“To the extent that Videotron gets spectrum, they can roll out their own 5G faster,” he said.
“Presumably, you could have more Videotron towers with Videotron spectrum, and they wouldn’t have to be roaming … on, let’s say, Telus or Rogers out west, and they can expand more out west more quickly.”
Despite the presence of many smaller providers in the auction, Lawford called Videotron the only company of the “potential new entrants with any real hope.”
Ottawa said the auction was an important step to promote competition in the wireless services market. But the process tends to advantage the big carriers, which can afford to spend the most to acquire spectrum for their already sprawling networks, while the smaller independents “often get boxed out,” said Taylor.
“They just can’t match the bids. They can often barely hit the required initial bid,” he said.
“And then after that … are they going to actually use (the licences)? Or will they strategically purchase the licence to sell it later?”
Challenges for smaller providers extend beyond just outbidding the big carriers, said Matt Hatfield, executive director of OpenMedia, an advocacy group that promotes internet affordability.
He said even when independent companies are successful, building out a functional, affordable local network is often an unrealistic ambition.
“The easiest and most natural thing for them to do with the spectrum is actually just sit on it for a while, maybe try to do some build out … and then in three, five, seven years say, ‘Hey, we tried, it didn’t work. Now it’s time to sell to Rogers or Bell,’” said Hatfield.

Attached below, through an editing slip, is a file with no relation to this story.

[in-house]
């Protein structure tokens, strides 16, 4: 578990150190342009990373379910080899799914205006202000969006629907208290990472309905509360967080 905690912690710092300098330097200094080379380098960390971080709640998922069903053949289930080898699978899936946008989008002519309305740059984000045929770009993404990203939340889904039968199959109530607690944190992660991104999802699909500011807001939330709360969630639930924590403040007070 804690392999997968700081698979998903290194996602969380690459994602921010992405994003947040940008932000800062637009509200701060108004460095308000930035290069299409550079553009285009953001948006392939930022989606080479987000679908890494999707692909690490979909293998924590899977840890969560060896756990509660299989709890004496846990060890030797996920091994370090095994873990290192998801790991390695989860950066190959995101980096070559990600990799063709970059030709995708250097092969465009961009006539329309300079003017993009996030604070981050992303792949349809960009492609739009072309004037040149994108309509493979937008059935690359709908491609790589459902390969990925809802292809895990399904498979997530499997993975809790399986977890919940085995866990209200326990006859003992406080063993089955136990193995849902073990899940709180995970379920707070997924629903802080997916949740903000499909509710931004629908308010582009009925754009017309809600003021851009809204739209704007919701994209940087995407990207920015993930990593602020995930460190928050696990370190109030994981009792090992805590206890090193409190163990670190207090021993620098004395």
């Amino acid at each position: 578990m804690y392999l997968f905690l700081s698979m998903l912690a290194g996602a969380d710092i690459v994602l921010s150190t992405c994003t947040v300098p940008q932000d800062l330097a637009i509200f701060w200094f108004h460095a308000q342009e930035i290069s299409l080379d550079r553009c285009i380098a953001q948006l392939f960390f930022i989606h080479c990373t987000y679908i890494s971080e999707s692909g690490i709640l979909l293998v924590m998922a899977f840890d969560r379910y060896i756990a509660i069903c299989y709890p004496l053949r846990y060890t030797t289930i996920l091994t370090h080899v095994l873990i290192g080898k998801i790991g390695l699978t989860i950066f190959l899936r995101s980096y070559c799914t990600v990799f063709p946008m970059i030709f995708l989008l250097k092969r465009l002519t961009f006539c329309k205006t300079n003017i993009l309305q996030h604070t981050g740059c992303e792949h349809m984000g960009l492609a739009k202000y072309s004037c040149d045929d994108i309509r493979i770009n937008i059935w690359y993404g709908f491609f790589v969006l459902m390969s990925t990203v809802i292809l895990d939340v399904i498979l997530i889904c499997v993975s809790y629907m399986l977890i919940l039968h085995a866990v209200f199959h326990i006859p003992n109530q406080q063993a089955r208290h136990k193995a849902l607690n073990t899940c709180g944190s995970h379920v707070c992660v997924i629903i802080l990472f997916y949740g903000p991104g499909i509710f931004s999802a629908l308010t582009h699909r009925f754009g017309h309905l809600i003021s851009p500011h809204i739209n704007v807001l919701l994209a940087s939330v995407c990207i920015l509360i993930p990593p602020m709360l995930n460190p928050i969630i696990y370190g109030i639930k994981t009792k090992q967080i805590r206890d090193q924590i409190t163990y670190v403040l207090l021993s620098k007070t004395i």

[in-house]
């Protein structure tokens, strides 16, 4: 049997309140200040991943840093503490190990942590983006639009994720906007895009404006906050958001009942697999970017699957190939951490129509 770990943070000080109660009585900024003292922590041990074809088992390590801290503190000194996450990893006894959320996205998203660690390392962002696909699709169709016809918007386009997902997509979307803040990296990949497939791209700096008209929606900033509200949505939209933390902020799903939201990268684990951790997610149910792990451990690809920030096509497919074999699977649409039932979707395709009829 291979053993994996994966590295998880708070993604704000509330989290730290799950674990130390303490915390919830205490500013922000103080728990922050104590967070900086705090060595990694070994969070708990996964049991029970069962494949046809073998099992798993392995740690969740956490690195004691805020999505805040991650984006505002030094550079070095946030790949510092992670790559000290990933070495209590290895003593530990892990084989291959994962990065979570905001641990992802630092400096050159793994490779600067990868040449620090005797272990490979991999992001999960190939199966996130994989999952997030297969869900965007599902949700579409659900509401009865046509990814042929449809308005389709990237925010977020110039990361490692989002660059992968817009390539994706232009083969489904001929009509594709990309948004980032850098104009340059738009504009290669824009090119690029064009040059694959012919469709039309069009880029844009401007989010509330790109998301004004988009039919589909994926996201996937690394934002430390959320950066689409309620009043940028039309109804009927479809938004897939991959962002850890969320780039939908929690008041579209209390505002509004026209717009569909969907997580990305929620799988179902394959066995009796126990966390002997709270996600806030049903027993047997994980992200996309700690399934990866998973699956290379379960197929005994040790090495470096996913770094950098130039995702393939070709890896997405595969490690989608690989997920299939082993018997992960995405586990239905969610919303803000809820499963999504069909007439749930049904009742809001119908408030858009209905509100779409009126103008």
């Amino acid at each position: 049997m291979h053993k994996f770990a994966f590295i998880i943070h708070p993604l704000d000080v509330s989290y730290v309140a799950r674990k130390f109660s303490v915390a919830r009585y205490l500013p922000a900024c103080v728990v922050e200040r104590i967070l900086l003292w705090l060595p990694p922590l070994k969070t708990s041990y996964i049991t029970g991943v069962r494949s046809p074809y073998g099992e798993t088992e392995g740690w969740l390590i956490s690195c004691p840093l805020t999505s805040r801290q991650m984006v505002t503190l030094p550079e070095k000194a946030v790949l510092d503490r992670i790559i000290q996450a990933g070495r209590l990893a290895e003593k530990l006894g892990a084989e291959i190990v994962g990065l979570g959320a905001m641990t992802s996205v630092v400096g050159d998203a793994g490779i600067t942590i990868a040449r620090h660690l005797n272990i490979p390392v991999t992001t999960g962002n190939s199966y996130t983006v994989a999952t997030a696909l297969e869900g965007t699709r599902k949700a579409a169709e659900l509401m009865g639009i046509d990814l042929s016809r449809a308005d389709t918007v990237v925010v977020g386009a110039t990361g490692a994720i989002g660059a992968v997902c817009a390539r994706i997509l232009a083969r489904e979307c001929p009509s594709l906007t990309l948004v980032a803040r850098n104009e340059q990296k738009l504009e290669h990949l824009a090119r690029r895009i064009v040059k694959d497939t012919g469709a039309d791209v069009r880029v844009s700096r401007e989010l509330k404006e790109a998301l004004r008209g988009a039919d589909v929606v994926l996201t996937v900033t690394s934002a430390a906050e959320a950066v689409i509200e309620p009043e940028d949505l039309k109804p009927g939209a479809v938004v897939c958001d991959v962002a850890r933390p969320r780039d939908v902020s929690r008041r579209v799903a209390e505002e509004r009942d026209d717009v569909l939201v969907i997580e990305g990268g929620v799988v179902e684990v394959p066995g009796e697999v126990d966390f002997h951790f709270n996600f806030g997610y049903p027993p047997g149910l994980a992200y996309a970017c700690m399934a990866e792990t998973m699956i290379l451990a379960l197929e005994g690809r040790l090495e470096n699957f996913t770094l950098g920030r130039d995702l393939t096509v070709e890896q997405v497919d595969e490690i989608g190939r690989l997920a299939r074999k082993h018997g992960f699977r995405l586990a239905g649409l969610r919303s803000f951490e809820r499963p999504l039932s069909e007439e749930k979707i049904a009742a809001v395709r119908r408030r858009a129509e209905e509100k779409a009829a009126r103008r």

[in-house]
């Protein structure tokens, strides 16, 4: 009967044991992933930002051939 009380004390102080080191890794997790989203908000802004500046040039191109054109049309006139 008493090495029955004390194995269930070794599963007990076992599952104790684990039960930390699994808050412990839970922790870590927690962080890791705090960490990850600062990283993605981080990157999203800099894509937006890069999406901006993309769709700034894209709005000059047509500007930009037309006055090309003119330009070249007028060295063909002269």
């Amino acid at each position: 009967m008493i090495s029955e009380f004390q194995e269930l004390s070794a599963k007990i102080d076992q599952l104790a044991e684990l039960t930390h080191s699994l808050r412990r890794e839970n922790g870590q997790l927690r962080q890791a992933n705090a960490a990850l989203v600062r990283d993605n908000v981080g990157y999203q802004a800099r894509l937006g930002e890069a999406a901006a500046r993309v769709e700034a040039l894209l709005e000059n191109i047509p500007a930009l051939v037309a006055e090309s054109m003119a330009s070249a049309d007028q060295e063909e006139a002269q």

“It is and has always been unrealistic for the government to expect small providers to be able to build a physical network that directly competes with the Big Three.”
The government’s rules for the auction included a 100 MHz spectrum cap on how much combined 3,800 MHz and 3,500 MHz spectrum — a similar mid-band frequency auctioned in 2021 — any provider could acquire, in order to reserve spectrum for smaller competitors.
Licences in the 3,800 MHz band also include deployment obligations that require companies to “use or lose” the spectrum they win within certain timelines.
Hatfield said the cost of spectrum incurred by the carriers would undoubtedly lead to higher mobile prices as companies recoup their investments.
“We can debate the percentage, but there’s absolutely some (passing) of these costs to consumers,” he said.
“Because this is to some degree a tax on consumers, we need to make sure that the benefits are also being used to subsidize Canadians who have the most difficulty accessing service — rural Canadians, Indigenous Canadians and Canadians with more affordability challenges.”
But Taylor noted the funds raised by Ottawa through the process also create the potential for relief.
While spectrum auctions often get lost in the shuffle for Canadians yearning for better telecom service prices, he said consumers shouldn’t forget that Ottawa uses them to add money to its coffers.
That could lead to improvements in both coverage and price of services, especially in rural areas, he said.
“For funding of our government services, for use of a public resource and perhaps for better service and lower prices, this could matter,” Taylor said.
“We are auctioning off public airwaves. This is ours, the frequencies — we own it collectively. So what happens to it matters for all of us.”
Sammy Hudes, The Canadian Press